I’m no stranger to relationships with physiotherapists. After my accident in 2005, I began a whirlwind “affair” with my wonderful physio who helped get me moving again after so much injury. I’m kidding when I say “affair” but when you spend so much time with a practitioner who assists you with so many things related to your body and your life, it kind of feels like an intimate relationship. Joanne was probably the single most important therapist and her entire family were a huge part of my recovery.
Fast forward to today and I’m starting off a new relationship with a different physiotherapist. It’s not the same kind of life and death situation, but she is treating me for problems of a much more embarrassing and intimate nature. Considering the whole thing revolves around parts of the body that people don’t normally chat about lightly, I was super relieved to meet Laura and find that she is totally cool and super relaxed. Trust me, it is a lot easier to discuss bathroom and sex issues with someone who is casual and friendly.
Anyhow, I went back yesterday for my second visit this week and it was more like an interesting science lesson than it was a treatment. Laura works at Dayan Physiotherapy, a women’s issues and pelvic floor clinic and they have some really cool tools to help you learn about your body and learn how to do the right things. One of the issues I am seeing her for is my abdominal diastasis – essentially, the separation of my abdominal muscles due to pregnancy – and in order to really show me, she used ultrasound to show me my internal workings as I practised the exercises. It was soooo cool to see visually which muscles are moving, and how much, as you do the movements. It totally helped me differentiate between when I was doing things correctly and when I wasn’t.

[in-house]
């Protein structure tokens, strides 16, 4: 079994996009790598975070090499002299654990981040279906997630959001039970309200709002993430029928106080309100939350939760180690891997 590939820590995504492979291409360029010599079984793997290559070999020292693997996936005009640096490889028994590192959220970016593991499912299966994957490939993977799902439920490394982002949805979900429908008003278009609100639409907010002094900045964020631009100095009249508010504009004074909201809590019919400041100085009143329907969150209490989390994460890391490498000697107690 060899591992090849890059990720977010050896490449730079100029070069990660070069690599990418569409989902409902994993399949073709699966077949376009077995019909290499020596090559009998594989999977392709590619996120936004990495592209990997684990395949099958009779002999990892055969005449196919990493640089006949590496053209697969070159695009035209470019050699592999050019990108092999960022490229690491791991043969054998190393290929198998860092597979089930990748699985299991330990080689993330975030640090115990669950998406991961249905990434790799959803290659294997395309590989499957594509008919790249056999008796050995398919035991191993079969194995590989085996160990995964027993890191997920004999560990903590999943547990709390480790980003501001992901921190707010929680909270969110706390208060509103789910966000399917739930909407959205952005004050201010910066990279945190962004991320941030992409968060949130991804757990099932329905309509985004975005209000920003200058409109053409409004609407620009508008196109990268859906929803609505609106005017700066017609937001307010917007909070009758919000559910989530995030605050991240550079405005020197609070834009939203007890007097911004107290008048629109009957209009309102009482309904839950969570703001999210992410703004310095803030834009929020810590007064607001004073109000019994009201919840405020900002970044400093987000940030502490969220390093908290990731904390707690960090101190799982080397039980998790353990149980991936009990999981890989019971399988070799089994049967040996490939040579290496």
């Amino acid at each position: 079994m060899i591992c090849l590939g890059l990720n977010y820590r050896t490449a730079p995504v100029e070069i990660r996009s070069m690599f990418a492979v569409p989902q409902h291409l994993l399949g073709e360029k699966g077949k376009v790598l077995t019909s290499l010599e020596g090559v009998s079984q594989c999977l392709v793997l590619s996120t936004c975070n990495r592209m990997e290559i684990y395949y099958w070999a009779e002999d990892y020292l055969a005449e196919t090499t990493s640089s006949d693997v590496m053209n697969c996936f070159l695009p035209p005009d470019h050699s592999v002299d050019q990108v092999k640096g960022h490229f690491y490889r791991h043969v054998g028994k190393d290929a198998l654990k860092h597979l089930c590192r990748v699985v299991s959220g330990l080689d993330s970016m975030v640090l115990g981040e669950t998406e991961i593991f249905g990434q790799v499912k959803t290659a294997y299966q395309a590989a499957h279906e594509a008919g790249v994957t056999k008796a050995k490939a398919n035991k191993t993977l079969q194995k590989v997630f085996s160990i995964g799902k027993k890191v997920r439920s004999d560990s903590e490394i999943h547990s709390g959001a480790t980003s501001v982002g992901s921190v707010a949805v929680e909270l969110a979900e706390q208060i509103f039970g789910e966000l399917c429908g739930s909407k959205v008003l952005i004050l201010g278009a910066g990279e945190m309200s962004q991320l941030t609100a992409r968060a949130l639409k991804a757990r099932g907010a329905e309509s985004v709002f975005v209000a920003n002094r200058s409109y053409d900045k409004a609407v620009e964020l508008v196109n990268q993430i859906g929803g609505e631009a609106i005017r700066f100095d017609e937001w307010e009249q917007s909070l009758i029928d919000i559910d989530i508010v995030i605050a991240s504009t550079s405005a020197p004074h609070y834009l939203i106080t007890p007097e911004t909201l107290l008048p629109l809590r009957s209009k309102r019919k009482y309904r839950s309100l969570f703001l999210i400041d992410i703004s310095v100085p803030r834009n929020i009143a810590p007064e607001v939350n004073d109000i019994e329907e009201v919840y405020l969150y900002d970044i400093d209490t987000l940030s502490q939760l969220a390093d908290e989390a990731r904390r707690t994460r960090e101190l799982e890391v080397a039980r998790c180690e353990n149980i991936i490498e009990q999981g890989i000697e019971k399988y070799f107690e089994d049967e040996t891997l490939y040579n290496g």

Since part of my treatment is rehabilitating my pelvic floor, she also used the ultrasound on my tummy to show me how the pelvic floor muscles are activated when I moved other parts of my body – like arms and legs, breathing, coughing, lifting etc. It was seriously fascinating. What I liked best about it was that I was really able to see what the different exercises were doing and how it felt when I was doing each one to various degrees of intensity and effort. It was really cool.
So I know this is all kind of gross for some people, but it shouldn’t be as your PF is an important part of the body just like anything else. Many women have issues but never find relief because they don’t want to bring up such embarrassing things to their doctors or friends. Not me. Perhaps I talk about it more than I should, but I’m finding it awfully interesting learning about how much your PF affects the rest of your body and it’s functionality.
Laura has been so helpful so far and we had some really good discussions about where to go from here. She is very supportive of my running, but it sounds like her recommendation is to hold off on it until I am absolutely sure that I have restored some of the strength down there. She’s given me some goals to work towards but it sounds like it is going to take quite a bit of time before my bits are ready to start bouncing down the road again. Boo.
So what have I learned so far? Well, tons about my anatomy and how it all affects your physical processes. But, I’m also amazed at how small you have to start. A lot of women do further damage after childbirth by just jumping back into vigorous exercise and if your body is significantly weakened (like mine is) that can exacerbate the problems. In order to build these supports back up again, I’m going to have to start with very small movements and exercises to fine tune the smaller muscles first before getting more intense and working on the bigger muscles. That’s why the ultrasound is so key – now I know the difference between doing those finer movements vs. squeezing away and doing nothing.
Anyhow, it feels good to have a plan. In other news I am anxiously awaiting my friend to go into labour as I will be attending the birth as well. Sounds like things are imminent but the waiting is always tough.